Buff mo:mo at Momo Mania, Pani Pokhari, Kathmandu. This is a simple place with a simple menu — the buff mo:mo are juicy and delicious, with a perfect, delicate thin skin on the mo:mo. The sauce isn’t really outstanding in any way, but the mo:mo themselves make up for it.
Archive for the ‘Food’ Category
in Food, mo: mo, Nepali dishes
After the mo:mo picture I posted here recently, I got to thinking about the amazing variety of mo:mo available here in Nepal — there are so many different shapes, sauces, and styles. I love recording them, so I think I’m going to post some mo:mo pictures I’ve been taking (and eating, of course) with a little information about the place I had them and how they were. Here goes.
These are the chicken mo:mo at the Dokhaima Cafe, Patan Dhoka, Patan. I’ve had these often and they’re outstanding — juicy and best of all, that green sauce? It’s a chilli-mint concoction that’s fresh and delicious, and I always need a refill. Note that the middle orangey sauce is pretty good too (the top one is pretty much lethal chilli).
I know, I know, they don’t look like much. But they’re nearly the last of the green beans grown fresh in a blue container just outside my door. There have been bigger harvests, which I was much too busy enjoying to remember to photograph. There’s not many there, but they will add a little crunch to tonight’s chicken salad. Yum.
in daily life, Food, restaurants
Today I enjoyed lunch with a friend at the Dokhaima Cafe, Patan Dhoka, Patan. Traditional Nepali daily fare–but extra delicious. From the top, around the rice: a crispy poppadum, dry chicken curry, alu achar (potato pickle), thin fried slices of bitter gourd, and in the bowl on the top right, yellow lentils.
I’m delighted that a piece I wrote has been accepted by the super-awesome Roads & Kingdoms, one of my favourite sites. It’s a food/travel/etc website, and Anthony Bourdain is one of the people behind it, which gives you an idea of what kind of place it is.
My article is in the breakfast section, and you can read it here.
Last month I became a regular contributor to the english edition of a new Nepali news portal, OnlineKhabar.
It’s a really great site that features a lot of interesting articles from a local perspective, and they contacted me after seeing my work with ECS and Friday.
I’m really thrilled to be working with them — two of my pieces have already gone up – links are below – do let me know what you think!
in Food, recipes, Vegetables
A few weeks ago a wonderful friend — who is always trying to feed me — gave me a container to take home. It was full of a delicious and unusual “spinach” and soybean curry. And then when the neighborhood lady who regularly shows up at my gate with little bits of vegetables to sell came with a bag of greens and soybeans, I decided to try to recreate it. She is really friendly and what she brings is always so cheap, I pretty much buy whatever it is, even if I have no real plan of how to use it. Actual spinach is rarely found in Nepal — rather, all greens are called saag, and can be the leafy part of pretty much anything edible. I think what she brought me was mustard greens, but I’m not completely sure. You can use any green leafy vegetable you have to hand, but this is best with smaller and slightly more bitter greens. The most time consuming part of making this was shelling the soybeans – if you can get them preshelled where you are, more power to you. This is a lighter curry, a kind you often get here in Nepal, as opposed the heavier, saucier type some people might be used to thinking of as a curry. The original dish had no potato, but I had one lonely one on my counter that needed to be used and I like potatoes in my curry so I added one – but you don’t have to.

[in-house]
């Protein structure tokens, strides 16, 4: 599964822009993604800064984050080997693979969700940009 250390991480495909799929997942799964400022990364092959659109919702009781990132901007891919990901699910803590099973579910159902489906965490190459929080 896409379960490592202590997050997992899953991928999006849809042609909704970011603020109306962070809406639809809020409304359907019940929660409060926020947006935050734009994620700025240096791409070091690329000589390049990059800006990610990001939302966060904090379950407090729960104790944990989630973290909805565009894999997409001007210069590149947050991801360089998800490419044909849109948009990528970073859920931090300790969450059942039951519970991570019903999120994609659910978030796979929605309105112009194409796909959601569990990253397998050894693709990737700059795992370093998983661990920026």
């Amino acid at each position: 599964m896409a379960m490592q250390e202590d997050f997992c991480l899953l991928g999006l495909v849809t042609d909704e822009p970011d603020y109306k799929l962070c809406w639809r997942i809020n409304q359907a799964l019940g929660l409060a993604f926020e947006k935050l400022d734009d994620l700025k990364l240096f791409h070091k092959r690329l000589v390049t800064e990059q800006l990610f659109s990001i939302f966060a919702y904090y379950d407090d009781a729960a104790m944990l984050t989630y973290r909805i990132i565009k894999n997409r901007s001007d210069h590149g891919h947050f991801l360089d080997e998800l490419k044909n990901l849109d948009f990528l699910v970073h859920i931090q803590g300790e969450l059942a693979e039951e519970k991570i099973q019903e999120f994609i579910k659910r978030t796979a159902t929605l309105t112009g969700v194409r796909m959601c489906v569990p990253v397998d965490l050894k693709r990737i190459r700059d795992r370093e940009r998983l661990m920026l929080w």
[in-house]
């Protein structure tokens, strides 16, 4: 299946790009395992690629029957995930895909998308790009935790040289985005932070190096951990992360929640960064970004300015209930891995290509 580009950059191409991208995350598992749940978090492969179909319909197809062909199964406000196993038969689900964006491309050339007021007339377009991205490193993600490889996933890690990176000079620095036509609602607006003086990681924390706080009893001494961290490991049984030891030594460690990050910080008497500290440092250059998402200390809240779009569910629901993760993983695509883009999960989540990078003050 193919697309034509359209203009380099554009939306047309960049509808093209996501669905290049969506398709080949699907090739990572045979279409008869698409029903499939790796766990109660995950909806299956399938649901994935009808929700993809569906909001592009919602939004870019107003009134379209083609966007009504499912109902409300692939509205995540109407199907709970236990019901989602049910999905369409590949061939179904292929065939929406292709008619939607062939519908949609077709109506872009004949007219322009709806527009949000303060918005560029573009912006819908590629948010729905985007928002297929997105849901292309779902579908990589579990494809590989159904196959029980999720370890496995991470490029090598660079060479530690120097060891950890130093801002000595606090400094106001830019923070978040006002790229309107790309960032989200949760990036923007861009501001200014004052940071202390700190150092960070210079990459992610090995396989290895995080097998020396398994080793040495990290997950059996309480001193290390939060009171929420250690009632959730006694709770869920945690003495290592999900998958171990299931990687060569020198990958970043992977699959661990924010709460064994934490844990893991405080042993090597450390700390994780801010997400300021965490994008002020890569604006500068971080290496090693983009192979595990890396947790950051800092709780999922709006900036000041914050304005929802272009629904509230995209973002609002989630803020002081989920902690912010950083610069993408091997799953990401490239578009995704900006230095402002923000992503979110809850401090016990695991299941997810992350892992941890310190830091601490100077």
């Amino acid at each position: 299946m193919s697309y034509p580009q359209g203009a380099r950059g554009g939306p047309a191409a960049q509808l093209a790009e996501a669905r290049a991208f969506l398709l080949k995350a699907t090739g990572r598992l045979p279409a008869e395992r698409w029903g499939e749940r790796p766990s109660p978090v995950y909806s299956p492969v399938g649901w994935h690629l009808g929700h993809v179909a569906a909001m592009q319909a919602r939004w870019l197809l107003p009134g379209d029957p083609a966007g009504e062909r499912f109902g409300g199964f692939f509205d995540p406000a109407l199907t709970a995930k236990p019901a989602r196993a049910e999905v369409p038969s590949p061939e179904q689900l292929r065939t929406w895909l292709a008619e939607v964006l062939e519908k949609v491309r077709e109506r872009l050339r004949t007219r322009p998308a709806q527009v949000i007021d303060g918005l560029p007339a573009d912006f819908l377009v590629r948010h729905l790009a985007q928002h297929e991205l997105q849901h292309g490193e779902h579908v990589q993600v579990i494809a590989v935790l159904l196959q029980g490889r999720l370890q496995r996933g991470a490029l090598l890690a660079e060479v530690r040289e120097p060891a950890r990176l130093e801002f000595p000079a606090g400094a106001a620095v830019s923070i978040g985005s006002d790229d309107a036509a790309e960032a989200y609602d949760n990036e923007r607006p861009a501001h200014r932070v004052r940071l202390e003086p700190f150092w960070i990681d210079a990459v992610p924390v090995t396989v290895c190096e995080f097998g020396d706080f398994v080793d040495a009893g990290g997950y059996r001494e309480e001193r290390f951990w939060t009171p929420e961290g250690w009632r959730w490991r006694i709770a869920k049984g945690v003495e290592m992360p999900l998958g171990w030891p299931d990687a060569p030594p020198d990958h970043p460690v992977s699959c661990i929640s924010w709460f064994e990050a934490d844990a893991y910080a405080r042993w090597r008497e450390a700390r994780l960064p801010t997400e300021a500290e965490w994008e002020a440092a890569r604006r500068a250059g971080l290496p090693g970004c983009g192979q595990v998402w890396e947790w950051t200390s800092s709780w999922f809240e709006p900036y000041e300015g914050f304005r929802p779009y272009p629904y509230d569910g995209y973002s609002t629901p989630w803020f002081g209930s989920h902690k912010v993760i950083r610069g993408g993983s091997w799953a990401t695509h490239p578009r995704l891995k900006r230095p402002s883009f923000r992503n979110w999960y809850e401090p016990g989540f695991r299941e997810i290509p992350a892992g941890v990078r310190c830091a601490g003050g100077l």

A Simple Curry of Leafy Greens and Soybeans
500 grams/ 1 lb greens of your choice
250 grams/ 8 oz soybeans
1 medium red onion
3 – 4 cloves of garlic
2-3 plum tomatoes
1 medium potato
1 heaping teaspoon of cumin (jeera in Nepali)
pinch of cinnamon
several whole dried chilies, to taste (or chili flakes)
half a vegetable or chicken stock cube
salt to taste
oil for frying
Parboil the soybeans and shell them. This is best done while listening to an audiobook or watching TV so that you won’t notice how slowly the beans are accumulating. If you get too bored, boil twice the amount and eat half of them Japanese style (edamame) as you shell. 🙂
Wash the greens well to remove any grit and lose the roots, if there are any. Roughly chop if the leaves are large.
Chop the onions and garlic and fry for a minute or so. Add the cumin, salt, pinch of cinnamon and the dried chilies. If you don’t have whole ones, you can use a pinch of chili flakes.
Cut the potato into small cubes so it will cook quicker and let it fry with everything for a few minutes while you chop the tomatoes, then add them to the pan, and let everything cook together for a minute or two more. Then add the greens and soybeans and stir well, and crumble in the half a stock cube. Cover and let cook over medium-low heat until the potatoes (if using) and greens are done — it depends what kind you are using, some greens can be rather tough. You might need to add a splash of water to loosen things up and help everything cook, but see how much liquid your tomatoes and greens give off first.
I served this over brown rice and topped it with a fried egg, but it would also be good with rotis or other flatbread. This is enough for two people if you eat it as a main meal like I did, or four people as a side dish. It reheats well and I happily enjoyed it for several days.
in Food, recipes, Tibetan cooking
This piece was a joint effort with Sanjit Pradhananga and Shuvechchhya Pradhan; I wrote the food section – the full article can be read here